Novo Nordisk Introduces Daily Diabetes Tablet

First Oral Formulation in the GLP-1 Class

Novo Nordisk, the world’s largest maker of injectable insulin, has received the green light from U.S. authorities to introduce the first-of-its-kind tablet version of its semaglutide diabetes drug, according to Reuters.

The Danish drug company hopes to convince doctors that Rybelsus, its new once-daily pill, will prove a different and highly effective weapon in tackling diabetes early.

More than 70% of diabetes prescriptions currently written in the United States are for oral treatments. But none are from the GLP-1 class that Novo specializes in. The GLP-1 class of drugs are considered highly effective medicines that stimulate insulin production.    

“We have only worked with around 25% of the patients so far and we see it as a breakthrough because we can now also address the tablet-based market,” Mads Krogsgaard Thomsen, the company’s chief science officer told Reuters.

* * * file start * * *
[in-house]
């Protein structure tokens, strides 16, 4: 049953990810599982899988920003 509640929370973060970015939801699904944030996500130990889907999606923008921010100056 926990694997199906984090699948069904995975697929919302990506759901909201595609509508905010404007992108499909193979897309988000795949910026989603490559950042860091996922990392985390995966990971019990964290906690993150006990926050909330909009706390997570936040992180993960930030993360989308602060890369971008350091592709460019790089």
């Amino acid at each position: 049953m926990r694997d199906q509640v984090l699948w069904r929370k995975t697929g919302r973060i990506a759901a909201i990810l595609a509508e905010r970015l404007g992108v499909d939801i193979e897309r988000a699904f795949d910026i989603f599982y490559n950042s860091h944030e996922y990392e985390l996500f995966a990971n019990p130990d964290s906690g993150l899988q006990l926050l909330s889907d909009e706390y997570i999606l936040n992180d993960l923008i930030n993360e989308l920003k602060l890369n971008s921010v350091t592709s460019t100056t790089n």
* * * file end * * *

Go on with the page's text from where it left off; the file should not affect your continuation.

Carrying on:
A study last year showed that Novo’s tablet was superior to Merck’s Januvia, in reducing both long-term, blood sugar level and weight. The other competitor in the market is Eli Lilly’s injectable, Trulicity.

“We have a very strong position if you look at the leading tablet treatments in the market,” Thomsen said.

Investors were concerned that Rybelsus would be sold more cheaply than comparable injectable treatments. But Karsten Munk Knudsen, the company’s chief financial officer, said that the monthly price for the daily tablet would be around $800, similar to Novo’s once-weekly injectable version of semaglutide, Ozempic. The company estimates sales of approximately $5.4 billion by 2026.

Thomsen said receiving U.S. approval for Rybelsus was a triumph of perseverance.

“We were laughed at when we told our peers about it,” Thomsen said of the early plans for the drug. “They thought we had eaten or smoked something weird.

The drug was named Rybelsus, Thomsen said, because it was similar to the word rebellious.

“There is a revolt against why biological drugs should always be treated through injection,” Thomsen said.

Source: Reuters, September 23